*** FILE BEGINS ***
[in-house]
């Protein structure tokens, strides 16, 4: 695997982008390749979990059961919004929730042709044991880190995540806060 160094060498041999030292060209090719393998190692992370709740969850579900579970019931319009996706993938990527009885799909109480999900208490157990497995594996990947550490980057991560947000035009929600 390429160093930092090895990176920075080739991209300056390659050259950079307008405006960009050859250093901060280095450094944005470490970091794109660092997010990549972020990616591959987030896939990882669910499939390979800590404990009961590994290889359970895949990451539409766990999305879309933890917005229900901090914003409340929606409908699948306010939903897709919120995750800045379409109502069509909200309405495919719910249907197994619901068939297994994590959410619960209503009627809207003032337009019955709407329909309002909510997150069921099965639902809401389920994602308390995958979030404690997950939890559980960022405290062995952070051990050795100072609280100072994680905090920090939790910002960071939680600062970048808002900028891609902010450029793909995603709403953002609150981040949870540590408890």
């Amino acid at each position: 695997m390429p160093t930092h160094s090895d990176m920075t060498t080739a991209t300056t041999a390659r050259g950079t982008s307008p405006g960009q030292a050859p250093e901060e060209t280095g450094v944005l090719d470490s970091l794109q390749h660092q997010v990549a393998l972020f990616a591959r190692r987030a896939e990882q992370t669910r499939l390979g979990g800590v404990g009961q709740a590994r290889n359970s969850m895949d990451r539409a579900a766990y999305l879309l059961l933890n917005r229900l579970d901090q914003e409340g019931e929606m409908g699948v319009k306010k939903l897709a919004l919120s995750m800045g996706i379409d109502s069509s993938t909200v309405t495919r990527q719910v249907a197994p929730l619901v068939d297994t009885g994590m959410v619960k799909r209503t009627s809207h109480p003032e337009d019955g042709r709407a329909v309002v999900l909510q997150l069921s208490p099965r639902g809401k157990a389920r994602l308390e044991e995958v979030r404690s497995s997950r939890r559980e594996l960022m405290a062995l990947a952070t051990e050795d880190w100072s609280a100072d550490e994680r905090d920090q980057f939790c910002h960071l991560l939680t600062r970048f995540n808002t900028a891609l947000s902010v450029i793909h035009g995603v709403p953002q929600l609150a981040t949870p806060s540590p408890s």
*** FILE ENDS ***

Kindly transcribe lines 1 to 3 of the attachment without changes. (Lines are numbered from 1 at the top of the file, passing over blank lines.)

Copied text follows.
[in-house]
């Protein structure tokens, strides 16, 4: 695997982008390749979990059961919004929730042709044991880190995540806060 160094060498041999030292060209090719393998190692992370709740969850579900579970019931319009996706993938990527009885799909109480999900208490157990497995594996990947550490980057991560947000035009929600 390429160093930092090895990176920075080739991209300056390659050259950079307008405006960009050859250093901060280095450094944005470490970091794109660092997010990549972020990616591959987030896939990882669910499939390979800590404990009961590994290889359970895949990451539409766990999305879309933890917005229900901090914003409340929606409908699948306010939903897709919120995750800045379409109502069509909200309405495919719910249907197994619901068939297994994590959410619960209503009627809207003032337009019955709407329909309002909510997150069921099965639902809401389920994602308390995958979030404690997950939890559980960022405290062995952070051990050795100072609280100072994680905090920090939790910002960071939680600062970048808002900028891609902010450029793909995603709403953002609150981040949870540590408890």
């Amino acid at each position: 695997m390429p160093t930092h160094s090895d990176m920075t060498t080739a991209t300056t041999a390659r050259g950079t982008s307008p405006g960009q030292a050859p250093e901060e060209t280095g450094v944005l090719d470490s970091l794109q390749h660092q997010v990549a393998l972020f990616a591959r190692r987030a896939e990882q992370t669910r499939l390979g979990g800590v404990g009961q709740a590994r290889n359970s969850m895949d990451r539409a579900a766990y999305l879309l059961l933890n917005r229900l579970d901090q914003e409340g019931e929606m409908g699948v319009k306010k939903l897709a919004l919120s995750m800045g996706i379409d109502s069509s993938t909200v309405t495919r990527q719910v249907a197994p929730l619901v068939d297994t009885g994590m959410v619960k799909r209503t009627s809207h109480p003032e337009d019955g042709r709407a329909v309002v999900l909510q997150l069921s208490p099965r639902g809401k157990a389920r994602l308390e044991e995958v979030r404690s497995s997950r939890r559980e594996l960022m405290a062995l990947a952070t051990e050795d880190w100072s609280a100072d550490e994680r905090d920090q980057f939790c910002h960071l991560l939680t600062r970048f995540n808002t900028a891609l947000s902010v450029i793909h035009g995603v709403p953002q929600l609150a981040t949870p806060s540590p408890s």